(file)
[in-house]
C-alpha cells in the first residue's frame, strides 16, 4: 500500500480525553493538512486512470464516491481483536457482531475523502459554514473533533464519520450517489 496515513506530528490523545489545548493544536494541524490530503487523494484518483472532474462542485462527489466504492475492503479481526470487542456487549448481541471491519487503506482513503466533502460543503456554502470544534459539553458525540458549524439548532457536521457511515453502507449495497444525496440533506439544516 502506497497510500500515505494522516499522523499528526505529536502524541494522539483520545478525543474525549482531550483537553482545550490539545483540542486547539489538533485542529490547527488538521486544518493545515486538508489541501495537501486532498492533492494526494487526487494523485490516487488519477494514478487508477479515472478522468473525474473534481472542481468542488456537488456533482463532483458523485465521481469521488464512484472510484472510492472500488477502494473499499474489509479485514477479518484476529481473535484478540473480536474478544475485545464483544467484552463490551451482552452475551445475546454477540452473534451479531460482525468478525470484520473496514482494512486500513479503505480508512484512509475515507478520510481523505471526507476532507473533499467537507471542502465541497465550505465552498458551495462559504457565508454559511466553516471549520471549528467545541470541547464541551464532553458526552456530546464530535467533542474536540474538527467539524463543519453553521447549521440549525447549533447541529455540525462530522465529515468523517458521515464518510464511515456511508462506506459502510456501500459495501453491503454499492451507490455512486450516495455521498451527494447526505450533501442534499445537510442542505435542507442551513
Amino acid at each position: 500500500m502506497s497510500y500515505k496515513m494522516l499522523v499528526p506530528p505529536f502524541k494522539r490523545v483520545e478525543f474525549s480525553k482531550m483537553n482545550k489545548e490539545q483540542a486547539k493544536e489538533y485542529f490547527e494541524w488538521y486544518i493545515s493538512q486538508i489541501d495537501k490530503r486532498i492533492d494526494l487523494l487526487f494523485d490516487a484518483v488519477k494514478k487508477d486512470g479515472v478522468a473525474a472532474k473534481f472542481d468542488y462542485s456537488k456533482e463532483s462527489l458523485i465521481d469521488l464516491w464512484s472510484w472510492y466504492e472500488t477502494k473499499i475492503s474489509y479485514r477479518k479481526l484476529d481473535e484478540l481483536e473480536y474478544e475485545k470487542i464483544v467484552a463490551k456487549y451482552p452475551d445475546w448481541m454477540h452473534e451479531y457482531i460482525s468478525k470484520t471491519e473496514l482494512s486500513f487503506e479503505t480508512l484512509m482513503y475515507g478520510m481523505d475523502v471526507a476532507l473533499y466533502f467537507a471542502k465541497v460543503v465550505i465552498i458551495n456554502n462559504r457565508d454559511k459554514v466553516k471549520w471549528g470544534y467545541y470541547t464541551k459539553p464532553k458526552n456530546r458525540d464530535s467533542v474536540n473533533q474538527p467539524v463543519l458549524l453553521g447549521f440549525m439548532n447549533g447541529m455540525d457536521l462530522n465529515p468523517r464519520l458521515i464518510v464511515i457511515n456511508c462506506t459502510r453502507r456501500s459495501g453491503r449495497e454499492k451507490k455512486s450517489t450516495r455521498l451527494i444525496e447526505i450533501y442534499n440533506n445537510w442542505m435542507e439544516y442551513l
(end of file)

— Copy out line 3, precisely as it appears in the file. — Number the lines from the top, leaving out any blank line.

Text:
Amino acid at each position: 500500500m502506497s497510500y500515505k496515513m494522516l499522523v499528526p506530528p505529536f502524541k494522539r490523545v483520545e478525543f474525549s480525553k482531550m483537553n482545550k489545548e490539545q483540542a486547539k493544536e489538533y485542529f490547527e494541524w488538521y486544518i493545515s493538512q486538508i489541501d495537501k490530503r486532498i492533492d494526494l487523494l487526487f494523485d490516487a484518483v488519477k494514478k487508477d486512470g479515472v478522468a473525474a472532474k473534481f472542481d468542488y462542485s456537488k456533482e463532483s462527489l458523485i465521481d469521488l464516491w464512484s472510484w472510492y466504492e472500488t477502494k473499499i475492503s474489509y479485514r477479518k479481526l484476529d481473535e484478540l481483536e473480536y474478544e475485545k470487542i464483544v467484552a463490551k456487549y451482552p452475551d445475546w448481541m454477540h452473534e451479531y457482531i460482525s468478525k470484520t471491519e473496514l482494512s486500513f487503506e479503505t480508512l484512509m482513503y475515507g478520510m481523505d475523502v471526507a476532507l473533499y466533502f467537507a471542502k465541497v460543503v465550505i465552498i458551495n456554502n462559504r457565508d454559511k459554514v466553516k471549520w471549528g470544534y467545541y470541547t464541551k459539553p464532553k458526552n456530546r458525540d464530535s467533542v474536540n473533533q474538527p467539524v463543519l458549524l453553521g447549521f440549525m439548532n447549533g447541529m455540525d457536521l462530522n465529515p468523517r464519520l458521515i464518510v464511515i457511515n456511508c462506506t459502510r453502507r456501500s459495501g453491503r449495497e454499492k451507490k455512486s450517489t450516495r455521498l451527494i444525496e447526505i450533501y442534499n440533506n445537510w442542505m435542507e439544516y442551513l